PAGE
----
Posted in Reflective

No Bones About It

Today is the 8-week Injur-versary from when I fell down, go boom at the roller rink. As you may remember (bear with me — I’m telling the newbies!), I fractured my distal radius and was in a hard, yet removable-after-4-weeks cast for 6 weeks, then a soft brace when I worked and slept until this past weekend. What a strange, weird, interesting experience this has been. I know I still have weeks to go until I have full use of my left extremity again, but I think 8 weeks is a good time to look back at Bone Break 2017.

tmp_20171109073110_wmA recap of some interesting and somewhat amazing to me now things:

  • I drove myself to the hospital from the roller rink and went through the ER experience all by myself. (Note to self, again: You really can do anything.)
  • Anxiety tried to take over, and I let it for a couple days. I read everything I could about bones (I will rock the hand/arm anatomy Jeopardy! category) and healing and cast anxiety. Did you know some people absolutely cannot tolerate a cast, and doctors can even make plaster ones removable in case of panic attack? I think my doctor gave me the hard-yet-removable space-age-y cast I could take off (in an emergency and then, after 4 weeks, when I showered) because he knew Anxiety and I are friends.
  • Events like this amplify who people are, including you. I am mostly a go with it kind of person when life doles lessons out, but I really outdid myself this time. The amount of laziness I accomplished is my highest standard yet. But I was going to do NOTHING to jeopardize my healing. And also, what’s the alternative? Bitching is sooooooo exhausting. I’m all zen (to the shock of some who just can’t figure out how I do it).
  • On a similar note, the helpers helped (“Twist my caps!” — as I mentioned in a previous post, bottles were difficult to open.). The not-so-helpful (posterior people!)… well, you know.
  • A literal break caused an emotional, psychological, and physical break that helped me make life breaks that needed to occur.
  • Not being able to use your hand for almost two months also makes one appreciate inventors even more. For instance, shout out to garage door opener inventor person. So much easier than turning keys in deadbolts.
  • Though I’ve always been a fan of celebrating the little things (like when Target got new carts!), when Lefty, twice, slowly slid a sopping wet soapy washcloth up and down Righty during week 7, I nearly threw my healing hand/arm a parade.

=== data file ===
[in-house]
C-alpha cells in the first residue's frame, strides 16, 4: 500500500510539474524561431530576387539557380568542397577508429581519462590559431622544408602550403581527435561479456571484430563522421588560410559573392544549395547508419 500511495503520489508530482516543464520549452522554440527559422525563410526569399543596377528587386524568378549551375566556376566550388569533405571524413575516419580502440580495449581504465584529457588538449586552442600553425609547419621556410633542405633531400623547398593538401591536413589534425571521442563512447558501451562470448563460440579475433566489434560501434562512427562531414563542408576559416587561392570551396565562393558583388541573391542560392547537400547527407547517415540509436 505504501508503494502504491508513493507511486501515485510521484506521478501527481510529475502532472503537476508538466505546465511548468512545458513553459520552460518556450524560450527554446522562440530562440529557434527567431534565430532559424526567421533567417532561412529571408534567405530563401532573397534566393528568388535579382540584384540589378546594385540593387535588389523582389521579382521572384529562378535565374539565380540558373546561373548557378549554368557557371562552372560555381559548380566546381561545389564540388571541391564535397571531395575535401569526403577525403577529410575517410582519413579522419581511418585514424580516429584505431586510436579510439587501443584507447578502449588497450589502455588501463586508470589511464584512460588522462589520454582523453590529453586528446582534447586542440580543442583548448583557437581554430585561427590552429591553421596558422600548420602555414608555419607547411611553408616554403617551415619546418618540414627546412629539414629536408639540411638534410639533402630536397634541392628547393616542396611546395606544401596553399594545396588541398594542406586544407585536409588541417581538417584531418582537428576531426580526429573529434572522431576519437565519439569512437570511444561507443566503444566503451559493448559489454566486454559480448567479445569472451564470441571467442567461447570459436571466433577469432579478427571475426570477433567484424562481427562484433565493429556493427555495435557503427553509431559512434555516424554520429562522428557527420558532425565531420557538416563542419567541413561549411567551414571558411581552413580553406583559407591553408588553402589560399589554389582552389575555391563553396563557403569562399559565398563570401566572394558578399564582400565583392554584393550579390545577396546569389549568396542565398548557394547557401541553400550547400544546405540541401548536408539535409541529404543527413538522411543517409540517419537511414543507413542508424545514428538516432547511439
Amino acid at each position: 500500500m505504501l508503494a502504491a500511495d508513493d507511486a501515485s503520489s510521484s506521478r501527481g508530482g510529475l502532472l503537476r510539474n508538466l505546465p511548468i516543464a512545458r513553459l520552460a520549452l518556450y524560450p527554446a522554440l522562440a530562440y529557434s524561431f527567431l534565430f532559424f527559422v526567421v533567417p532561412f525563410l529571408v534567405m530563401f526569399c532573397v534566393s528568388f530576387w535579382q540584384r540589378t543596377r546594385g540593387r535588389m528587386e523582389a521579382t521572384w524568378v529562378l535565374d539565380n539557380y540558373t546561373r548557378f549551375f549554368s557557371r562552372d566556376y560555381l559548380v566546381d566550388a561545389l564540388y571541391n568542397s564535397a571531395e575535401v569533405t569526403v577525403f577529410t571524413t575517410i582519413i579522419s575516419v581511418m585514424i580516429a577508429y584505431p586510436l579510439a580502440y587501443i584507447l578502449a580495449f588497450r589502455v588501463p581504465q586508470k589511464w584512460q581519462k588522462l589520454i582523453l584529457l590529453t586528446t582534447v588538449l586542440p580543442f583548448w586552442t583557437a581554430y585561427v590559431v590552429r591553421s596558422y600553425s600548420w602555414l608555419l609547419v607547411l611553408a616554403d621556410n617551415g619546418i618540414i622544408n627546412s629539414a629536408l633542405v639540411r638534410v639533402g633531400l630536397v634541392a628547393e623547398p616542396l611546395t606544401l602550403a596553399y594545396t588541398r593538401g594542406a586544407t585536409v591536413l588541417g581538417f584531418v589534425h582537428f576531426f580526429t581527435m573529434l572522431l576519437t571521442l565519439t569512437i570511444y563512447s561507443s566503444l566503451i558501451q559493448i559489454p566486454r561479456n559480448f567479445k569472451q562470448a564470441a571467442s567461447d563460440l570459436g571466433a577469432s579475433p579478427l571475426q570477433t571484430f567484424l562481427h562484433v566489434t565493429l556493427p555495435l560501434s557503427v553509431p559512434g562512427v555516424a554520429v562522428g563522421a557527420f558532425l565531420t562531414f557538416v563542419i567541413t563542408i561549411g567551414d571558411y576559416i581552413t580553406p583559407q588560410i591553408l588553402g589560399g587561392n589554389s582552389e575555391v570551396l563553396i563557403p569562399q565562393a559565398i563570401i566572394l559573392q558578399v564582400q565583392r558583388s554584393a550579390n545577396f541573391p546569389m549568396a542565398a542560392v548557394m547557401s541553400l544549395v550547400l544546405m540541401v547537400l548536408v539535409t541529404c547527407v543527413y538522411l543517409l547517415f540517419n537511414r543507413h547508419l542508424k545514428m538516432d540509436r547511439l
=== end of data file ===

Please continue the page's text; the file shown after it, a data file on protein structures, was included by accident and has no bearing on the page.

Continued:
• And thankfully, though typing was out of the question for the first couple of weeks, my fingers got stronger every day after that (though Thumb-y didn’t hit the space bar until, like, week 5). I bought a microphone for speech-to-text, but it’s just not the same, so I was happy my typing could go on, even as my bones grew new bits.
  • And of course, this experience reminds me again that my sense of humor saves me more often than I can count. I told the physician’s assistant “You never have any fun in life, do you?” when he told me for the third time a person my age shouldn’t be roller skating. I told people during week 4 that the hard hat bone crew was arriving with scaffolding and sanding equipment to start smoothing out the spackle job the bone crew did during weeks 1 through 3. (Picture it: teeny tiny construction cells with teeny tiny hard hats flying to my distal radius’ rescue!). Every time someone draped my cape coat over my shoulders during weeks 1 through 3, I said, “Colonel Tom Parker… thank you, thank you very much.” I am hilarious. Thank goodness.

I still have a way to go until I get full function back and the black hairs that grew in either fall out with the emergence of new skin that’s trying to make up for lost time or turn blond like the other arm (I look like Sasquatch, but only about a third of the way up my arm). I happily do my exercises and, as of today, Thumb-y can reach over and touch the tip of Ringy Finger. Pinky is waiting patiently for Thumb-y to be able to stretch that far. Shouldn’t be long now.

And it’ll be a bit before I start my own serious therapy — I decided right after I broke it that I would play the piano again (it’s been a while) and take drums lessons again. Luckily this time, I won’t have to wear a silly outfit, like in marching band in middle school. Well, I mean, I could

I don’t recommend anyone break a bone on purpose, but in the grand scheme of things, as with everything that happens to us, there are silver linings and things to be learned. And I know you’re wondering, after weeks of dealing with this… after deliriously saying, whilst enjoying thousands of milligrams of Advil pain relief, that I would skate another day… NOW, seeing the reality of what happened and its aftermath…

Will I roller skate again?

You bet I will. And I’ll have a grand time. Make no bones about it.


This post is part of a limited-time-only December Lookback series of who knows how many posts, as 2017 comes to an end and 2018 begins. 

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Author:

I'm a writer who loves to laugh and smile. :-)

2 thoughts on “No Bones About It

  1. Oh, I like this post so much! Your summation of the experience and what you learned from it make me feel empowered to face my much more puny problems. With a bit of your grace. And a whole lot of your humor. Also, happy to know that you’re healing right on track.

    Liked by 1 person

    1. Thanks, Ally! I’m glad you felt empowered (no problem is puny… it’s all relative). Aw, such nice things to say. I do appreciate that! I’m sure there will be more to learn as I still have healing to do, too.

      Liked by 1 person

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